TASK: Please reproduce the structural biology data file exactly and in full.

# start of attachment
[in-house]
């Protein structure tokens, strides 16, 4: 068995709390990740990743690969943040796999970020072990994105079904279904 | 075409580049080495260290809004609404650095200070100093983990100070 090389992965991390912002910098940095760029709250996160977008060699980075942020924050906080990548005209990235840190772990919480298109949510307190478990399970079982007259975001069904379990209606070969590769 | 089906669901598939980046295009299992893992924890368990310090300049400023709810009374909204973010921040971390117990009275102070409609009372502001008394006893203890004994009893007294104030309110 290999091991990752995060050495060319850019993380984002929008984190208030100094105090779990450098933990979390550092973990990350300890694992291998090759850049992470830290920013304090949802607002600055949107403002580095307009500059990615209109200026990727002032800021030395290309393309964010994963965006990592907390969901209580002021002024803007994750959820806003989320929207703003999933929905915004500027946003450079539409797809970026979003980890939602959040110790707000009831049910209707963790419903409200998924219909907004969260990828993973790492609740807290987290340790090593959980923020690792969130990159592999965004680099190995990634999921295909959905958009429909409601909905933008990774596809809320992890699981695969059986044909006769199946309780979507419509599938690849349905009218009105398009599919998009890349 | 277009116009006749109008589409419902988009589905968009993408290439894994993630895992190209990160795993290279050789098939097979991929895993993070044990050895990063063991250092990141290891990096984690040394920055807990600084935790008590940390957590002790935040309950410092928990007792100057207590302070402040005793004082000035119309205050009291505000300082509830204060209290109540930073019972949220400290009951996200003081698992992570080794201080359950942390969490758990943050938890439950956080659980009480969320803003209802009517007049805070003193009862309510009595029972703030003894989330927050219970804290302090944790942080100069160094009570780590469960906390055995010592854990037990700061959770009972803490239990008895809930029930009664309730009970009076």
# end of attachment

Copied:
[in-house]
């Protein structure tokens, strides 16, 4: 068995709390990740990743690969943040796999970020072990994105079904279904 | 075409580049080495260290809004609404650095200070100093983990100070 090389992965991390912002910098940095760029709250996160977008060699980075942020924050906080990548005209990235840190772990919480298109949510307190478990399970079982007259975001069904379990209606070969590769 | 089906669901598939980046295009299992893992924890368990310090300049400023709810009374909204973010921040971390117990009275102070409609009372502001008394006893203890004994009893007294104030309110 290999091991990752995060050495060319850019993380984002929008984190208030100094105090779990450098933990979390550092973990990350300890694992291998090759850049992470830290920013304090949802607002600055949107403002580095307009500059990615209109200026990727002032800021030395290309393309964010994963965006990592907390969901209580002021002024803007994750959820806003989320929207703003999933929905915004500027946003450079539409797809970026979003980890939602959040110790707000009831049910209707963790419903409200998924219909907004969260990828993973790492609740807290987290340790090593959980923020690792969130990159592999965004680099190995990634999921295909959905958009429909409601909905933008990774596809809320992890699981695969059986044909006769199946309780979507419509599938690849349905009218009105398009599919998009890349 | 277009116009006749109008589409419902988009589905968009993408290439894994993630895992190209990160795993290279050789098939097979991929895993993070044990050895990063063991250092990141290891990096984690040394920055807990600084935790008590940390957590002790935040309950410092928990007792100057207590302070402040005793004082000035119309205050009291505000300082509830204060209290109540930073019972949220400290009951996200003081698992992570080794201080359950942390969490758990943050938890439950956080659980009480969320803003209802009517007049805070003193009862309510009595029972703030003894989330927050219970804290302090944790942080100069160094009570780590469960906390055995010592854990037990700061959770009972803490239990008895809930029930009664309730009970009076």